Silvia Foti grew up hearing praises of her grandfather. Jonas Noreika—known affectionately as “General Storm”—is still hailed in Lithuania as a war hero and anti-Soviet partisan who fought for Lithuania’s independence at the height of World War II. One can find streets and schools named after him, and songs of his bravery are still sung in Foti’s childhood neighborhood of Marquette Park, Illinois, which at one point was dubbed “Little Lithuania,” due to its high immigrant population.
“My grandfather, even though I had never met him, I was raised to love him,” Foti says. “I heard nothing but wonderful things about him.”
This explains Foti’s shock when she discovered, while writing a biography of Noreika, that her grandfather was neither hero nor liberator, but rather a Nazi collaborator responsible for the deaths of thousands of Jews.
The Lithuanian community of Marquette Park originally bestowed the responsibility of telling Noreika’s story on Foti’s mother. Unfortunately, she fell ill early on in her research, and before her death, entrusted the task of completing the biography to her daughter. Given that Foti grew up speaking Lithuanian as a first language, attending Lithuanian-Catholic school on Saturdays and was involved in Lithuanian organizations on the weekends, she was committed to telling the story of such a nationally renowned figure. It was only when her grandmother passed away several months later that she began to suspect things were not as they seemed.
“She told me to not write the book,” Foti confides. “She told me to just let history lie, that there was no reason to dig around. I was stunned by it. … I did not know why she said that. She then turned around in her hospital bed and just stared at the wall.”
Despite her grandmother’s parting wishes, Foti did write the book after 20 years of “psychological challenges.” Foti recalls that, in the first 10 years of her research, she was still in “a state of denial.” Yet finally, what was meant to be a glistening portrayal of a man who stood up to foreign invasion and totalitarianism became instead The Nazi’s Granddaughter: How I Discovered My Grandfather Was a War Criminal, a documentation of Jonas Noreika’s supervision of the deportation and extermination of up to 15,000 Lithuanian Jews.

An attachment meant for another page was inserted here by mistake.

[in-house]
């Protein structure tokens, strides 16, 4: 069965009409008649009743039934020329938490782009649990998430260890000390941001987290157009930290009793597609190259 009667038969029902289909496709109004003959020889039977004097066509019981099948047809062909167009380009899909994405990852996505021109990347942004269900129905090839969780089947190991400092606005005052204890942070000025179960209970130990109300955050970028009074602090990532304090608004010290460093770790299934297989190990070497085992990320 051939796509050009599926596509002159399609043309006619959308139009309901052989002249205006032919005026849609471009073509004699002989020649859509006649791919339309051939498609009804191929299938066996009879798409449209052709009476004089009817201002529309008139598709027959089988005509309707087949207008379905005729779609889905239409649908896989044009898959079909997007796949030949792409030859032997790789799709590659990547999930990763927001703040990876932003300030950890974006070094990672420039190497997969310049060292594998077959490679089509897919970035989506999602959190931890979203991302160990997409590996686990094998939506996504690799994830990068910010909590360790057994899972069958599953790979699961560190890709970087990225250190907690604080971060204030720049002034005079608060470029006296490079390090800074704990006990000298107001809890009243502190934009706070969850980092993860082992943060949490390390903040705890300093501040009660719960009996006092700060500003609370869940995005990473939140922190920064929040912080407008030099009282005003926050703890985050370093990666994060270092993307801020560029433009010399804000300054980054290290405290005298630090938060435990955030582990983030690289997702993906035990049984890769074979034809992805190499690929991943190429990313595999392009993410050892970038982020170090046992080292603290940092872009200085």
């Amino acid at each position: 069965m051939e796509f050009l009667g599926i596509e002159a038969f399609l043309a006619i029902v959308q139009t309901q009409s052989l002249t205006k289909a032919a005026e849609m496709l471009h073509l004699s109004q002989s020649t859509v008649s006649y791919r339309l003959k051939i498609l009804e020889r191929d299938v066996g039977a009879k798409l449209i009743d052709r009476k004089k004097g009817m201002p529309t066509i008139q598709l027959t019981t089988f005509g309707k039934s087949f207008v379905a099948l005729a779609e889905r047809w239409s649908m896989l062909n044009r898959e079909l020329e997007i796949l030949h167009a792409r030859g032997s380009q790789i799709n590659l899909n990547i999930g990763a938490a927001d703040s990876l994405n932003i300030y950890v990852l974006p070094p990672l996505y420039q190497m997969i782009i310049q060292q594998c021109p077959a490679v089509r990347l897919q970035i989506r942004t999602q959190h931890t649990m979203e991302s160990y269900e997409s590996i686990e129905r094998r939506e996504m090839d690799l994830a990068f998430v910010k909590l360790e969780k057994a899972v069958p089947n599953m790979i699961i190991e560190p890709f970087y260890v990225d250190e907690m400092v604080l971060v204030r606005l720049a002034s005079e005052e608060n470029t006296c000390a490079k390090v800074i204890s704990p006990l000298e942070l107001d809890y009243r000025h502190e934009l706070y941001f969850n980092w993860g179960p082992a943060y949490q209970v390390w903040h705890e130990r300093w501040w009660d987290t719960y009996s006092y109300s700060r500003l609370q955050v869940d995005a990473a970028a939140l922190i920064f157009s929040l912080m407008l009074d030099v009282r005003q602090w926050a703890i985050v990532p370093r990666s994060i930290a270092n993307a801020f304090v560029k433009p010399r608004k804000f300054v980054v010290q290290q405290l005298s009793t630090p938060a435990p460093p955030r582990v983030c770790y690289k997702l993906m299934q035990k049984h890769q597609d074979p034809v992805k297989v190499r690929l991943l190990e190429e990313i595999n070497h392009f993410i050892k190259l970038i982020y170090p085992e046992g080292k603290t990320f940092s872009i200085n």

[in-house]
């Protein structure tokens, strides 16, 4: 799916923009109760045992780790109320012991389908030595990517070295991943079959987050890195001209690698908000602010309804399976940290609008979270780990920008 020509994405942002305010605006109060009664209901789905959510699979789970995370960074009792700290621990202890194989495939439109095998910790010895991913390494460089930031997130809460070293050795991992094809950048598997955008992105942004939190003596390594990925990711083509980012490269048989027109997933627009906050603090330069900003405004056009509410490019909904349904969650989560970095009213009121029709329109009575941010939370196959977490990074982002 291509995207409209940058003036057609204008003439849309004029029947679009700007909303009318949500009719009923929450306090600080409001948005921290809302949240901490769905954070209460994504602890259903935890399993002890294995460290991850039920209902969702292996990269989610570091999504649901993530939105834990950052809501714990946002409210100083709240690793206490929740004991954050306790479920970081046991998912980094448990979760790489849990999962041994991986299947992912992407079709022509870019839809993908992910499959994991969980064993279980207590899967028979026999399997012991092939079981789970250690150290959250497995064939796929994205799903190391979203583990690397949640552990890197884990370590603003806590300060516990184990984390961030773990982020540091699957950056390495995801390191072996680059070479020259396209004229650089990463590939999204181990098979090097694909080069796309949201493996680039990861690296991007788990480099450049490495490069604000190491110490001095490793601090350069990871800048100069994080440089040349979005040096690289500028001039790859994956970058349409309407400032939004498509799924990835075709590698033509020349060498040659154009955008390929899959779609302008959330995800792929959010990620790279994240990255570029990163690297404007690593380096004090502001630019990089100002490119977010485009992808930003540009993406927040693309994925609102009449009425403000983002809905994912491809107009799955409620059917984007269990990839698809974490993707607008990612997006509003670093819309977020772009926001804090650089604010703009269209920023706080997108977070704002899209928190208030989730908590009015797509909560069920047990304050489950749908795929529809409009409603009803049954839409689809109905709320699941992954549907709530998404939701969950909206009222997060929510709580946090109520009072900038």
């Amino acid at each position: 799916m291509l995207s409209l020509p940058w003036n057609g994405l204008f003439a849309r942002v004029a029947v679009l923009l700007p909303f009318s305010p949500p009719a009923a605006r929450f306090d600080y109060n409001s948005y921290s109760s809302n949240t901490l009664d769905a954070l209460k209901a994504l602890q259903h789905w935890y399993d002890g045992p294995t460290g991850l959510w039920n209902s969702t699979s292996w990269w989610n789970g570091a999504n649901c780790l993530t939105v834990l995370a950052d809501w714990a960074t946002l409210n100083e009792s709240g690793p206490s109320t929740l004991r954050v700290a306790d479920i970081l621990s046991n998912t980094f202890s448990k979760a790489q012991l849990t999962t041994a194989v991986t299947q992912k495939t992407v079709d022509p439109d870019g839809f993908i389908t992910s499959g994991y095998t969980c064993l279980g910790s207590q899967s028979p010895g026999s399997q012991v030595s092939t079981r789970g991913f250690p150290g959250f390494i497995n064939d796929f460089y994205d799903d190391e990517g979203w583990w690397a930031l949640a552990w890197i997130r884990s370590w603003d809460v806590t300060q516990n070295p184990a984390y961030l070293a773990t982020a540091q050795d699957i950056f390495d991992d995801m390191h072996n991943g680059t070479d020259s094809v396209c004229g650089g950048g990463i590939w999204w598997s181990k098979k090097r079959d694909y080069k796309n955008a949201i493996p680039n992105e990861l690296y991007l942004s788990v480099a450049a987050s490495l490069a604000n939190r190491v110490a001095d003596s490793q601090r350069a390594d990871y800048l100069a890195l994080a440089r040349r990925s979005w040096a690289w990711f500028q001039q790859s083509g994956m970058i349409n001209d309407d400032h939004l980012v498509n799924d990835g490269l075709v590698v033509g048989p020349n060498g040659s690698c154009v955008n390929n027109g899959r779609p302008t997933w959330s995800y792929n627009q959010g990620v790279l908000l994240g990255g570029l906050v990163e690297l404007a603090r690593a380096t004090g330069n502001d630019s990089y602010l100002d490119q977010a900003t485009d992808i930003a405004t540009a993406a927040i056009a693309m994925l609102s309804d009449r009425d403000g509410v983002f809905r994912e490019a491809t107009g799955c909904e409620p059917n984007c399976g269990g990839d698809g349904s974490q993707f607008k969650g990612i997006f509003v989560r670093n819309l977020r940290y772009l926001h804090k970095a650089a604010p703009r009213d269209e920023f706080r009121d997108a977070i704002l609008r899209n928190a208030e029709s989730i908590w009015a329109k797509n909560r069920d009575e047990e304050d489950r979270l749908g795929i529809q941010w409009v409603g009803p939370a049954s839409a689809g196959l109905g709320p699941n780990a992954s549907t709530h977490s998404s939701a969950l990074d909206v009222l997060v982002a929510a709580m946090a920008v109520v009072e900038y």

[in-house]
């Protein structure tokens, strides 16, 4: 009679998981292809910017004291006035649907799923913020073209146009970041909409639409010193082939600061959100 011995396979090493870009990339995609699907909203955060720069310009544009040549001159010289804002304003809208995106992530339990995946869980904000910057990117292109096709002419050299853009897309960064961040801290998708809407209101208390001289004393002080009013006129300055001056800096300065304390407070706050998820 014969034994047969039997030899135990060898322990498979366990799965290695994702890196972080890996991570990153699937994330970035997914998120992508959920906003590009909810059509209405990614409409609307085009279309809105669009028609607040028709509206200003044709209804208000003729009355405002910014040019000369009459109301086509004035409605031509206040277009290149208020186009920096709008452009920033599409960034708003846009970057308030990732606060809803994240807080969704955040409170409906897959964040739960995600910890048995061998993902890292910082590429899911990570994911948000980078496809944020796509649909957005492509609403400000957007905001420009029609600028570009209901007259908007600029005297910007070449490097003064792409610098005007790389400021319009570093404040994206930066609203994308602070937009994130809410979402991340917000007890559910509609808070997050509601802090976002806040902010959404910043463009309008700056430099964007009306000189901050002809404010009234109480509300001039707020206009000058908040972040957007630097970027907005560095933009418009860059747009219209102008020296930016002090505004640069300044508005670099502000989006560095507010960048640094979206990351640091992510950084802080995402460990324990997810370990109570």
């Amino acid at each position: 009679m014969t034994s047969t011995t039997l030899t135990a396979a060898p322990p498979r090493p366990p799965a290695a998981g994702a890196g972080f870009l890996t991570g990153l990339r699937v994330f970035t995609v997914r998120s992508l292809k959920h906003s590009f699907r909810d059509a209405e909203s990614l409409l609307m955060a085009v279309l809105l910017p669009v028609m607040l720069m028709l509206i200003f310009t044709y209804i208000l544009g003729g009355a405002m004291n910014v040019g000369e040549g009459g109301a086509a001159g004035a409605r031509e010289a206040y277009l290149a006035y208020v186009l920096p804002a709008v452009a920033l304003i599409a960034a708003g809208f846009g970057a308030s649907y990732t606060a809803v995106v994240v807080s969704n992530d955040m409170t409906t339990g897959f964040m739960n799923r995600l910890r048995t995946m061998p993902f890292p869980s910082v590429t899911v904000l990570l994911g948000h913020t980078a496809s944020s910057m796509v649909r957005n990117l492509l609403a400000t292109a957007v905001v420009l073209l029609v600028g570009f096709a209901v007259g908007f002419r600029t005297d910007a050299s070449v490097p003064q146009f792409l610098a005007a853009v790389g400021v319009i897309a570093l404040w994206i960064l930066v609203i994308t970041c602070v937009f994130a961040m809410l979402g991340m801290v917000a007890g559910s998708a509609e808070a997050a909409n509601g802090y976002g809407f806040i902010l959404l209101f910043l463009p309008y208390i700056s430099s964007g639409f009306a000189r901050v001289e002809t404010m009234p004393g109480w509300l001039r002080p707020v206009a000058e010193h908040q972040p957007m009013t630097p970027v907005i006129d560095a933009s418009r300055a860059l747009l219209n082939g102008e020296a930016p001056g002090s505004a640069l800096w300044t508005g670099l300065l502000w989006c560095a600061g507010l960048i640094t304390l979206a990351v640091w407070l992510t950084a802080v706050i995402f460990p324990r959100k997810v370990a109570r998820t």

Foti told her family story in Vilnius last month at a seminar titled “Learning from the Past, Acting for the Future—Teaching About the Holocaust and Human Rights,” organized by the Olga Lengyel Institute for Holocaust Studies and Human Rights (TOLI). The event, TOLI notes, came on the heels of a newfound national reckoning in Lithuania over its past collaboration with Nazism. It also corresponded with the sentencing of Lithuania’s oldest concentration camp guard at the age of 101.
Noreika was a “very ambitious” man from the start. “Everyone always said that he was a wonderful speaker, that he could inspire crowds with his words,” Foti recounts. In childhood, she learned that her grandfather, at the ripe age of 30, was instrumental in liberating west Lithuania from the Soviets in 1941. But this was also the beginning of the German occupation, the consequences of which Foti was never taught in school. “We learned about Siberian camps, and we learned about the evils of communism, but we never were told about the Holocaust in Lithuania. I didn’t even know there was a Holocaust in Lithuania. We were never told about the Jews, other than that Lithuania was very welcoming to the Jews. By the time I started drafting this book, imagine my embarrassment.”
Eighty percent of the Jews in Lithuania, more than 200,000, were killed in the span of six months, from June to December of 1941. The murders were carried out primarily by the Einsatzgruppen, the mobile killing units of the SS, but also by Lithuanian collaborators. At the time, Noreika was governor of the Siauliai region, appointed to the position by the German high command. During his time in office, the Jews of Plunge, Telsiai and Siauliai were all murdered and their communities destroyed. Even though the entire area was under German occupation, Noreika was still “top desk”—carrying out orders and making decisions for his country. “It took a genocide machine to kill all those Jews,” Foti points out. “There were steps that needed to be taken to destroy them: identifying the Jews, transferring the Jews, leading them to the mass graves, translating documents for the Nazis. Of course, Lithuanians helped with this.”
She continues, “At the time, propaganda was so strong that it became common knowledge in Lithuania that every Jew was a communist. And eventually, that turned into the belief that Jews as young as children were communists. That gave the Germans and the Lithuanians, but mostly the Lithuanians, a license to kill them as a form of revenge. This was all hidden from me.”